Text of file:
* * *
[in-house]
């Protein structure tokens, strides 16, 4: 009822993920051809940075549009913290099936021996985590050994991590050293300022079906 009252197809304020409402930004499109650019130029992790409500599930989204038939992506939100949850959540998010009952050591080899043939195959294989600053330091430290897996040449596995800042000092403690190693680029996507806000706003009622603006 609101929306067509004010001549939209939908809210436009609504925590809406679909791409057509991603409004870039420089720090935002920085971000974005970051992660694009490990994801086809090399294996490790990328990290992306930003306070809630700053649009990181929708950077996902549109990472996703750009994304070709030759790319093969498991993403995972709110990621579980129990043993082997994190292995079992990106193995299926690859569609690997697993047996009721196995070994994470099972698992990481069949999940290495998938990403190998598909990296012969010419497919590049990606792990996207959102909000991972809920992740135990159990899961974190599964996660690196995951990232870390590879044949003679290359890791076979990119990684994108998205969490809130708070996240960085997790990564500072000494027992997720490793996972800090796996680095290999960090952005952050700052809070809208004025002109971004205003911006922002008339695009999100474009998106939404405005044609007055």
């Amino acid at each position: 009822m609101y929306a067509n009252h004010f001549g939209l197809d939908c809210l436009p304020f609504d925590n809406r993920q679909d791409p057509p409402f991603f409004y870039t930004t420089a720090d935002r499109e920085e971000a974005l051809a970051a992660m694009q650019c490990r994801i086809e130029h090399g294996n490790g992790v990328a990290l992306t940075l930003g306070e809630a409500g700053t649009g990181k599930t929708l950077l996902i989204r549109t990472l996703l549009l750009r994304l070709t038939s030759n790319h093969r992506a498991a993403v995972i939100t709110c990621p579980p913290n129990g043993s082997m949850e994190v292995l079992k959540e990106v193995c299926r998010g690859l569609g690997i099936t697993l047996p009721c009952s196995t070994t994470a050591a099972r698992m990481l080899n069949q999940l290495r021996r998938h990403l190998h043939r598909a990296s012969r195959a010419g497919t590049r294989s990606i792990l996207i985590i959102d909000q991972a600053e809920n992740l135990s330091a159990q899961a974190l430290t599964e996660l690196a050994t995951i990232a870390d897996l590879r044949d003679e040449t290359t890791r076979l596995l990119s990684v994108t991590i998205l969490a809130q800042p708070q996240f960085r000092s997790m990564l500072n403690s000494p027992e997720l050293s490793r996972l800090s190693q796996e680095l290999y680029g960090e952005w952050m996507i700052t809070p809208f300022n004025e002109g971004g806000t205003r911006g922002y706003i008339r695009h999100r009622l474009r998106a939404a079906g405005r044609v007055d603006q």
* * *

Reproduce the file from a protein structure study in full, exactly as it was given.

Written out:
[in-house]
């Protein structure tokens, strides 16, 4: 009822993920051809940075549009913290099936021996985590050994991590050293300022079906 009252197809304020409402930004499109650019130029992790409500599930989204038939992506939100949850959540998010009952050591080899043939195959294989600053330091430290897996040449596995800042000092403690190693680029996507806000706003009622603006 609101929306067509004010001549939209939908809210436009609504925590809406679909791409057509991603409004870039420089720090935002920085971000974005970051992660694009490990994801086809090399294996490790990328990290992306930003306070809630700053649009990181929708950077996902549109990472996703750009994304070709030759790319093969498991993403995972709110990621579980129990043993082997994190292995079992990106193995299926690859569609690997697993047996009721196995070994994470099972698992990481069949999940290495998938990403190998598909990296012969010419497919590049990606792990996207959102909000991972809920992740135990159990899961974190599964996660690196995951990232870390590879044949003679290359890791076979990119990684994108998205969490809130708070996240960085997790990564500072000494027992997720490793996972800090796996680095290999960090952005952050700052809070809208004025002109971004205003911006922002008339695009999100474009998106939404405005044609007055």
């Amino acid at each position: 009822m609101y929306a067509n009252h004010f001549g939209l197809d939908c809210l436009p304020f609504d925590n809406r993920q679909d791409p057509p409402f991603f409004y870039t930004t420089a720090d935002r499109e920085e971000a974005l051809a970051a992660m694009q650019c490990r994801i086809e130029h090399g294996n490790g992790v990328a990290l992306t940075l930003g306070e809630a409500g700053t649009g990181k599930t929708l950077l996902i989204r549109t990472l996703l549009l750009r994304l070709t038939s030759n790319h093969r992506a498991a993403v995972i939100t709110c990621p579980p913290n129990g043993s082997m949850e994190v292995l079992k959540e990106v193995c299926r998010g690859l569609g690997i099936t697993l047996p009721c009952s196995t070994t994470a050591a099972r698992m990481l080899n069949q999940l290495r021996r998938h990403l190998h043939r598909a990296s012969r195959a010419g497919t590049r294989s990606i792990l996207i985590i959102d909000q991972a600053e809920n992740l135990s330091a159990q899961a974190l430290t599964e996660l690196a050994t995951i990232a870390d897996l590879r044949d003679e040449t290359t890791r076979l596995l990119s990684v994108t991590i998205l969490a809130q800042p708070q996240f960085r000092s997790m990564l500072n403690s000494p027992e997720l050293s490793r996972l800090s190693q796996e680095l290999y680029g960090e952005w952050m996507i700052t809070p809208f300022n004025e002109g971004g806000t205003r911006g922002y706003i008339r695009h999100r009622l474009r998106a939404a079906g405005r044609v007055d603006q």